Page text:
Thaddeus Stevens and the Radical Republicans are also portrayed in flattering terms. Stevens is militant in his desire to free the slaves and in his hatred of racist whites, particularly the Copperhead Democrats in Congress. Stevens is too radical and alienates potential allies as opposed to Lincoln who coaxes and appeals to the fence-sitters. Stevens believes in racial equality and even believes in expropriating Confederate land and giving it to blacks. Stevens is not someone I would look back fondly on, but it’s clear that Spielberg does and is not shocked and frightened by some of the things Stevens believed in like I am. I find it hilarious how Stevens ended his role in the film by kissing his black housekeeper on the lips in bed. That perfectly sums up the man he was.  

William Seward, Lincoln’s Secretary of State was also portrayed in a positive light even though I found his character intolerable. He was a smug, educated Liberal who would turn his nose up at people who were not very sharp or quick-witted.  

Now for the interesting part. George Pendleton and Fernando Wood were the most competent opposition to the passing of the thirteenth amendment. While most racists in the film were portrayed as bumbling buffoons who couldn’t decipher heads from tails and didn’t know what they actually believed in, these 2 characters had an actual philosophy and method to their madness. They were the representatives of the Irish and German working class neighborhoods who rioted because they did not want to fight for the Union in the Civil War. They believed the grand plan of the Union would undermine white labor and replace them with the labor of freed black slaves. They also did not want 4 million black slaves to be freed at the drop of a hat for the unpredictability and chaos that could ensue. Spielberg actually portrayed these 2 individuals as intelligent and bright. In the film Pendleton posited what might happen after emancipation. Negroes casting ballots? Negro representatives in Congress? Intermarriage? While those things do not shock Spielberg and he sees it as a progression in a positive direction, I am deeply shocked and disturbed by these things. Allowing blacks to wield that kind of power is dangerous and upsetting. Blacks as a group are generally going to vote for candidates and District Attorneys that allow them to commit rapes and murders as they please without consequence. They are going to push for changes that lead to the humiliation, disempowerment and persecution of whites. They are going to slowly push for the eventual genocide of all white males and the rape of all white females. This is just the nature and reality of race. I would have supported Pendleton and Wood. They understood that black enfranchisement would lead to more radical proposals down the road and eventually the destruction of high white society, replaced with the primitive, low class, mongrelized culture we see today. Intermarriage is also something that is very frustrating and disturbing to me and millions of others. Especially black male, white female relationships. Not only does it water down the sacred genetic quality of our race, it is a sign that we are a conquered people when we allow our white women to intermix with black males. Of course Pendleton and Wood are humiliated at the end of the film when the thirteenth amendment is passed and their closest allies turn on them, but that should be expected when you have a Jewish director making a movie for the Jewish film industry.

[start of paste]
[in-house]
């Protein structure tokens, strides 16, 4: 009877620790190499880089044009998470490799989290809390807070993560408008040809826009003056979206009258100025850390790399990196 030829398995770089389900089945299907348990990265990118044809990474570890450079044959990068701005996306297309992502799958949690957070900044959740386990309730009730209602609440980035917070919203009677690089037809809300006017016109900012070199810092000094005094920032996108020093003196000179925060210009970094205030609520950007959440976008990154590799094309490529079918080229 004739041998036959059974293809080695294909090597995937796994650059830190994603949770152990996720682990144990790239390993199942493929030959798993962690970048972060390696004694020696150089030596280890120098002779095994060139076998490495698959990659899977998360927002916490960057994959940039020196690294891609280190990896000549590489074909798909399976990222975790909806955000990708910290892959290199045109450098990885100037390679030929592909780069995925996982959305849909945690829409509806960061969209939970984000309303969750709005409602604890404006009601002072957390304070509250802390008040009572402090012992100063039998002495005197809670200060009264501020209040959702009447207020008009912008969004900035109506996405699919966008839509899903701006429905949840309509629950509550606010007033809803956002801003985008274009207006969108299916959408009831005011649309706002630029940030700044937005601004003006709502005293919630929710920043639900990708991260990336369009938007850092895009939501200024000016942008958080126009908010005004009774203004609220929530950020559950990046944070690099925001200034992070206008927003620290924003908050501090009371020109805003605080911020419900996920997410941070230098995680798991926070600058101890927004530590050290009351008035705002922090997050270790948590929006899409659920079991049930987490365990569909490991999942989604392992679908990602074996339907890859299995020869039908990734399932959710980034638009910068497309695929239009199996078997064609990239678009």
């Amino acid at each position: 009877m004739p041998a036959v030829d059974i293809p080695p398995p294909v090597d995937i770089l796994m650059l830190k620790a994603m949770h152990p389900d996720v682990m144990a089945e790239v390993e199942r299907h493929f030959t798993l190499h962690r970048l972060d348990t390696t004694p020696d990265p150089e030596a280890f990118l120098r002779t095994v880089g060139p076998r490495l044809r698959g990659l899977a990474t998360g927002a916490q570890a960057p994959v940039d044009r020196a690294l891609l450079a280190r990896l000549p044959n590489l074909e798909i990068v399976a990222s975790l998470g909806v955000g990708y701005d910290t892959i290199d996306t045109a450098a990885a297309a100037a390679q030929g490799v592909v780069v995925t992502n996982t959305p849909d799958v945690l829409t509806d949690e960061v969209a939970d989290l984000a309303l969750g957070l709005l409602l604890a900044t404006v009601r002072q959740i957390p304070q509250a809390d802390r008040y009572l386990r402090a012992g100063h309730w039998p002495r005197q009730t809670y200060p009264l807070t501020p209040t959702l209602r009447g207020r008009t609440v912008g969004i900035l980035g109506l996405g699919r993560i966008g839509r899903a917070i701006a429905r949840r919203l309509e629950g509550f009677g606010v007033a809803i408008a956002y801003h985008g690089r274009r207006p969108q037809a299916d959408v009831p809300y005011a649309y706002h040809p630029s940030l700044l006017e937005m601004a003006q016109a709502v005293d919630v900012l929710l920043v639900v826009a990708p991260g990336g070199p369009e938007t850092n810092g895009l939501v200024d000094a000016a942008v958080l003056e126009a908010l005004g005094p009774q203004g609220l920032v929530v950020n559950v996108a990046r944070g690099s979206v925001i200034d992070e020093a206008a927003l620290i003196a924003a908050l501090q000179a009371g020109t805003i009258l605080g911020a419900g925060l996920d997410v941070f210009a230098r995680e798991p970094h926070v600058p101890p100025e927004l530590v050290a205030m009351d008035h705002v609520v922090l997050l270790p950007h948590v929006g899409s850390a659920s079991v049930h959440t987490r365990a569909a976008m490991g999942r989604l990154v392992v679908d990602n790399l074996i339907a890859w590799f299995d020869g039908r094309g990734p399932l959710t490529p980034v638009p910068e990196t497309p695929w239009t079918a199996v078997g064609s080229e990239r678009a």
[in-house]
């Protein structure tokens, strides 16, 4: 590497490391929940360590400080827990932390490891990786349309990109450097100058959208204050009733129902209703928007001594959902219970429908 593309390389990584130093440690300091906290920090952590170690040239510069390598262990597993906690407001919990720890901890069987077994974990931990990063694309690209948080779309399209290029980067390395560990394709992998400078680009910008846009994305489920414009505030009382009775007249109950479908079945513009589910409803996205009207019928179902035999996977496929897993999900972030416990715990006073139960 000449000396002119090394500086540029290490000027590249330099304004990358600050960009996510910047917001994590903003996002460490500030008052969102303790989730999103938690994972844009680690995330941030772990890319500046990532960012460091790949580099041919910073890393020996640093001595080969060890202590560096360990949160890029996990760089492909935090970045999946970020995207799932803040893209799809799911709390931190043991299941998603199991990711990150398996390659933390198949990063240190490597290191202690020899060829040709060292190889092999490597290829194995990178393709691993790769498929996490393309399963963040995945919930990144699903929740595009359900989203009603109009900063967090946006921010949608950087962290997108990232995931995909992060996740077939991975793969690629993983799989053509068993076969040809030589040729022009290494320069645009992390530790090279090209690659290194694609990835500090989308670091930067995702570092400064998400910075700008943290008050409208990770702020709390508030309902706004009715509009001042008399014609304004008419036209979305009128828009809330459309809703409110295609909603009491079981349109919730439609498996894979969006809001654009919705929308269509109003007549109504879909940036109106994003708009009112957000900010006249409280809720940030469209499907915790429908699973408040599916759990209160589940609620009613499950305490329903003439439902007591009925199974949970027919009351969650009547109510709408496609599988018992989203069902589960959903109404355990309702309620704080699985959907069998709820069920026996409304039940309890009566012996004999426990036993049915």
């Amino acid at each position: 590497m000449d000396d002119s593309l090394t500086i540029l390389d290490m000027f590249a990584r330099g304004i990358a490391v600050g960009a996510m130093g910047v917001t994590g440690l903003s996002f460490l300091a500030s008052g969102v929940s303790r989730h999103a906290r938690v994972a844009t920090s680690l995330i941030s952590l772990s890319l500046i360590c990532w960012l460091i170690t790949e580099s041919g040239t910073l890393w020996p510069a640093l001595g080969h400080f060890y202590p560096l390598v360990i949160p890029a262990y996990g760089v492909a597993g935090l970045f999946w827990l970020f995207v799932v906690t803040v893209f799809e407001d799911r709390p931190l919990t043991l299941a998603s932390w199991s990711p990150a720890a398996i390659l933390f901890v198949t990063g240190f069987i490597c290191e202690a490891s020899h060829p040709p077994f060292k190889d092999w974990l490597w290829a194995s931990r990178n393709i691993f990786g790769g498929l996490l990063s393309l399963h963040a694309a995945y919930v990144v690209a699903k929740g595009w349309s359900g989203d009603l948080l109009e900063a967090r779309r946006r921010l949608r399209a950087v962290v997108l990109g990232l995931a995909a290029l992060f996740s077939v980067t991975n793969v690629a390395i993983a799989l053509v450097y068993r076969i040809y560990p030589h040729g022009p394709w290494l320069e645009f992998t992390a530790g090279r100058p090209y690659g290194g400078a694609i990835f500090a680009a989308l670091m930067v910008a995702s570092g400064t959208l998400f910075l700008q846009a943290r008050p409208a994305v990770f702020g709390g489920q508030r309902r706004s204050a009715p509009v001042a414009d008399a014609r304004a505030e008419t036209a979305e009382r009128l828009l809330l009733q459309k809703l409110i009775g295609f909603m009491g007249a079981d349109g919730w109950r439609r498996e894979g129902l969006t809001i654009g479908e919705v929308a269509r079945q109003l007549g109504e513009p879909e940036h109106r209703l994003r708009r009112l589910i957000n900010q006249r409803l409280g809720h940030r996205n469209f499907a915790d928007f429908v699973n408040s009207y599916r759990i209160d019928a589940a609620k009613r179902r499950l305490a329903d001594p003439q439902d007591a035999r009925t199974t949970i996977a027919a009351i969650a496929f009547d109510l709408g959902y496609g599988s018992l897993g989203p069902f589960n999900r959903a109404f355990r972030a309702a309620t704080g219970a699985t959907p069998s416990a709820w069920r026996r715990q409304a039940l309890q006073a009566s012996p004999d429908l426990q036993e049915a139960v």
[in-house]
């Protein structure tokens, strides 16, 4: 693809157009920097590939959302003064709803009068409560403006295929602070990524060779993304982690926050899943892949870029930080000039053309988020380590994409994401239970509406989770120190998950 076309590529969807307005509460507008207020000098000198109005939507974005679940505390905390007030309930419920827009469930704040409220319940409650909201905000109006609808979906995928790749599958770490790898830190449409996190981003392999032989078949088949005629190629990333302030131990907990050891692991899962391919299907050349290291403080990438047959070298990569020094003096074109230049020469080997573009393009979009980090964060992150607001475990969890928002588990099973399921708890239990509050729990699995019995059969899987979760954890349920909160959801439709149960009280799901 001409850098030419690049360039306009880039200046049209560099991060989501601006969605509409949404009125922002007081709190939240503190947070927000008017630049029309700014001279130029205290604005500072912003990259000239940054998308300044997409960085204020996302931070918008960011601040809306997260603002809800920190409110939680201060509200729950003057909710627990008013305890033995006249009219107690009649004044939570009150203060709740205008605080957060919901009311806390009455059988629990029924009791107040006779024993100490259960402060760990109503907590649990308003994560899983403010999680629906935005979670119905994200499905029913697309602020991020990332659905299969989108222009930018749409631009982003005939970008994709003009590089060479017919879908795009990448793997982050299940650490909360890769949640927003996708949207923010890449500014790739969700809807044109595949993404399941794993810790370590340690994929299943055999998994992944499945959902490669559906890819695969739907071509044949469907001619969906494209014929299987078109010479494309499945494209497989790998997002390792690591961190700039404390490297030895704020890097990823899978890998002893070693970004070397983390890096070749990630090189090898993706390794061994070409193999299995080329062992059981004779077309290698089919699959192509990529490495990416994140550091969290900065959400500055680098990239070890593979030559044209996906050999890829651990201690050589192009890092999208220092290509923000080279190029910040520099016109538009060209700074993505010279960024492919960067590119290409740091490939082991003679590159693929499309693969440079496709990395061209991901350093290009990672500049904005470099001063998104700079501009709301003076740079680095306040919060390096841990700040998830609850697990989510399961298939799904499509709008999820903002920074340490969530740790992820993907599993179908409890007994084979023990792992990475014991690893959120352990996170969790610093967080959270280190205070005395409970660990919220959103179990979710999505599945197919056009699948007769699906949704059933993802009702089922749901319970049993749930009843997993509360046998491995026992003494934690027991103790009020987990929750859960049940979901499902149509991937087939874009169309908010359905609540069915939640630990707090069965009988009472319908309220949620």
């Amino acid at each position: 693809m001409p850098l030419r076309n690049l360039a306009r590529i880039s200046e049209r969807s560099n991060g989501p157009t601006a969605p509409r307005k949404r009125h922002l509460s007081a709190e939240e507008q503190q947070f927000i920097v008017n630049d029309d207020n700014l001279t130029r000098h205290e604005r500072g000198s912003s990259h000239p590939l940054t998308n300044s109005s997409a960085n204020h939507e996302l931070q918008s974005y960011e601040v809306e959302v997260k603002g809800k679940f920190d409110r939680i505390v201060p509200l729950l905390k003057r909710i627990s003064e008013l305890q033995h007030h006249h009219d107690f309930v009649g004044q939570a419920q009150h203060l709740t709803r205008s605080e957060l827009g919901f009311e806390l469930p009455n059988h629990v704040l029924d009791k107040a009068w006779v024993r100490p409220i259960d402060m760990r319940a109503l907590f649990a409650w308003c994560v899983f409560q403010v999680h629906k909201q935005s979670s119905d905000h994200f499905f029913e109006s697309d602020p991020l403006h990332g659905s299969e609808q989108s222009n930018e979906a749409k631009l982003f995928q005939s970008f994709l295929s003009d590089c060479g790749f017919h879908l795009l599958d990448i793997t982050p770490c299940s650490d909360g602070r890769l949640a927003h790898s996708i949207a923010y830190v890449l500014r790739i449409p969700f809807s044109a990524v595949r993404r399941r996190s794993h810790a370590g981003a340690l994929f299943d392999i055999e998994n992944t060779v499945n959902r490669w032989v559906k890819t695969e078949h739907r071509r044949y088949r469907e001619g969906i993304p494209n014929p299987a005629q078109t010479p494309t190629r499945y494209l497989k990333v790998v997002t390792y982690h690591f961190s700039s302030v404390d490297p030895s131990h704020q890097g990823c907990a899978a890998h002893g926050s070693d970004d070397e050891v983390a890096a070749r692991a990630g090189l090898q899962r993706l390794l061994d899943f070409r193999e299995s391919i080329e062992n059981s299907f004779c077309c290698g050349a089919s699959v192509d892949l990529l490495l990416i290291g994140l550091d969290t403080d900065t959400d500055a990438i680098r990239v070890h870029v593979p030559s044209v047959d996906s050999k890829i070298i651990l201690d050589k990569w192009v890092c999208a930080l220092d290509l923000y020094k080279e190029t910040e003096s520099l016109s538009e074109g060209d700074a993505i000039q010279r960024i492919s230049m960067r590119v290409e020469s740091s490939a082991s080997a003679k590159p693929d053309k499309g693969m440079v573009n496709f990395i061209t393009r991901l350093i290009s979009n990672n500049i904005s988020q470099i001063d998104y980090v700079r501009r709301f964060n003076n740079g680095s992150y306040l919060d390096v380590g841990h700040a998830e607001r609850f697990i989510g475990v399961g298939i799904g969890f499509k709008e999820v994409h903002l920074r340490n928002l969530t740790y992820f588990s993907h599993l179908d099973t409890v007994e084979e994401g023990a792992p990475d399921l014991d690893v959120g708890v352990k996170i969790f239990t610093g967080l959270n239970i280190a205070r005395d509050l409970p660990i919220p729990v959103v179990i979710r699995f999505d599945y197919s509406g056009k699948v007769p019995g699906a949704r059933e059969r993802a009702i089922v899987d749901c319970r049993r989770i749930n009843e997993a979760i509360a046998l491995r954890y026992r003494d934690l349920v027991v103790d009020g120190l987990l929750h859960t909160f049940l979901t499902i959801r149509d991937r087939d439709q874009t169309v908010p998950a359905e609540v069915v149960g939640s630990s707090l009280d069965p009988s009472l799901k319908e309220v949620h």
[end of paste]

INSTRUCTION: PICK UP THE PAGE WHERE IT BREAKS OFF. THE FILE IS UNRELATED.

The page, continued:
Although I liked the film and I think Steven Spielberg is a brilliant propagandist, the messaging in this film is utterly demoralizing and it is designed to humiliate. It is much different than The Birth of a Nation which I reviewed here.